Today will be a day of digging in the dirt and maybe a bit of reading. I'm ripping out the "strawberries gone wild" portion of my vegetable garden, which really should be called the "strawberries, twitch grass, dandelions, and bindweed" bed. It's been a tough slog, as I am digging it all by hand so I can find every fat white root and eradicate as many of those perennial weeds as possible. The next step is to, and it is NOT going to be pretty, take an old, ugly, blue carpet and lay it on top of the soil, leaving it there for the rest of the season, over winter, and into early spring of next year in order to kill off anything else I might have missed. I will weight it down with some of the many rocks that are piled up here and there on the property. What I'd really like (Mama Pea, this is because of you!), is to have raised beds there with proper crushed stone pathways in between. Still not sure what kind of wood to use. Pine will rot over time, pressure-treated will likely leach deadly chemicals into the soil to be soaked up by root vegetables, and cedar is too expensive. What to do, what to do?

Anyway, I've been up for two hours and I'm starving, so I'm signing off for now. Have a great Sunday, all!

Friday, 19 July 2019


When I got up this morning and checked my phone, this was my screen saver:

This is my kitchen.

This is not my cat.

This is who I have already referred to in my blog as, "orange cat".

I'm guessing son witnessed this when he was up much later than the rest of us and put it on my phone knowing how much it would 'amuse' me.

Orange cat seems to be making use of the cat door again. Thank goodness we don't buy expensive organic cat food!

Tuesday, 16 July 2019

July 15th

I do not have an easy time treating myself. I cut back on myself, I take the broken cookie, I wait for the sale, I do without, I'll make something special for someone else, but not myself. Boo hoo for me, but yesterday (the 15th), I got treated by my own request. It was my birthday and anyone who has been married for more than 20 years knows that buying presents for your spouse is difficult, if not ridiculous. Husband just asks if there is anything I would like rather than trying to pick something out.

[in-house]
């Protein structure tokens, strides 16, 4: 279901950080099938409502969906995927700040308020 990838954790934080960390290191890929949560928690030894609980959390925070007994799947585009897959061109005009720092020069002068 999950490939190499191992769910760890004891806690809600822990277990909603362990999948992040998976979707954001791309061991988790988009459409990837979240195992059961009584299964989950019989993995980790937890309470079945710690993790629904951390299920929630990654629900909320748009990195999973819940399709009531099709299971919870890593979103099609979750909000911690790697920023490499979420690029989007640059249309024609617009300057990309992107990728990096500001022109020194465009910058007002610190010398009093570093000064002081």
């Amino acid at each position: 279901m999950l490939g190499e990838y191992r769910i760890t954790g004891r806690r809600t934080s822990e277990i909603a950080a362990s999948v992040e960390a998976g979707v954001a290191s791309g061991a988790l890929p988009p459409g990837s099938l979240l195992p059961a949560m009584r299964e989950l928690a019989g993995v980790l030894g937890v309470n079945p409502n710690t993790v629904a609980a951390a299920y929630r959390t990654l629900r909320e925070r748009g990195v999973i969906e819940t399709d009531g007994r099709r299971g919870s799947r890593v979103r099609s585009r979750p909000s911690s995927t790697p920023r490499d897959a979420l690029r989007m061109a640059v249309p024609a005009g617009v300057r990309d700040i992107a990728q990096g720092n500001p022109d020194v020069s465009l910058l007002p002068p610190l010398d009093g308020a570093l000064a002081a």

I usually say not to make a fuss, no there's nothing I really want / need... but this year I thought about it and said that I wanted a new hair straightener  / flat iron. Not just a new one (as the old one has now rubbed all the paint (?) coating (?) off the flat iron part and is quite frankly a piece of junk), but a better one. I went online and researched and much to my shock and horror discovered that the really good ones run into the HUNDREDS of dollars (i.e. even above $500!!). Now, I have always had what I refer to as, "unfortunate hair", with abundance of frizz, texture, and the inability to lay flat. I have used straighteners, electric round brushes, electric flat brushes, curling irons, argon oil, smoothers, tamers, balms, creams, and serums. Sometimes I just give up and let it dry naturally and end up looking a bit like a Woodstock festival attendee.

I ended up with this little beauty:

The brand is called "Chi" (and no, I'm not getting any money from the company, but hey, anytime they want to contact me and give me some money, I'm game). I got it on sale, yes it was over $100, but not by much. When I used it for the first time, I was so impressed. Seriously impressed, and realized that the crappy last two straighteners I had been using were indeed crappy. I'm pretty sure I never spent more than 39 dollars on either one of them. So, there you go. It is nice to treat oneself (because quite frankly, the purchase made by husband came out of our joint bank account, so I kind of bought it for myself, but he's the one who stepped up to the cash register to formalize it).

So, here's the old girl with husband on the porch before we all went out for supper.

We went to the same place that we went for daughter's birthday in May. Great food, fun atmosphere.

Mom and daughter.

Daughter and son.

Husband and wife.

Because it was my birthday, there was a complimentary dessert which of course I shared with the family, so we all just had a couple of bites. It was so darn good, this is the only evidence that I have that it happened.

Then back home afterwards for my other request: Dairy Queen ice cream cake!! Again, I'm always the one baking birthday cakes for other people, and be darned if I'm baking my own cake, so this year I asked for an ice cream cake.

It was so pretty! Daughter arranged for the colours, which I thought were perfect. Notice the candles? Anyone else have an assortment of number candles in the drawer with the ziplock bags and tinfoil left over from various other birthdays? Ha ha - now you know how old I am, too!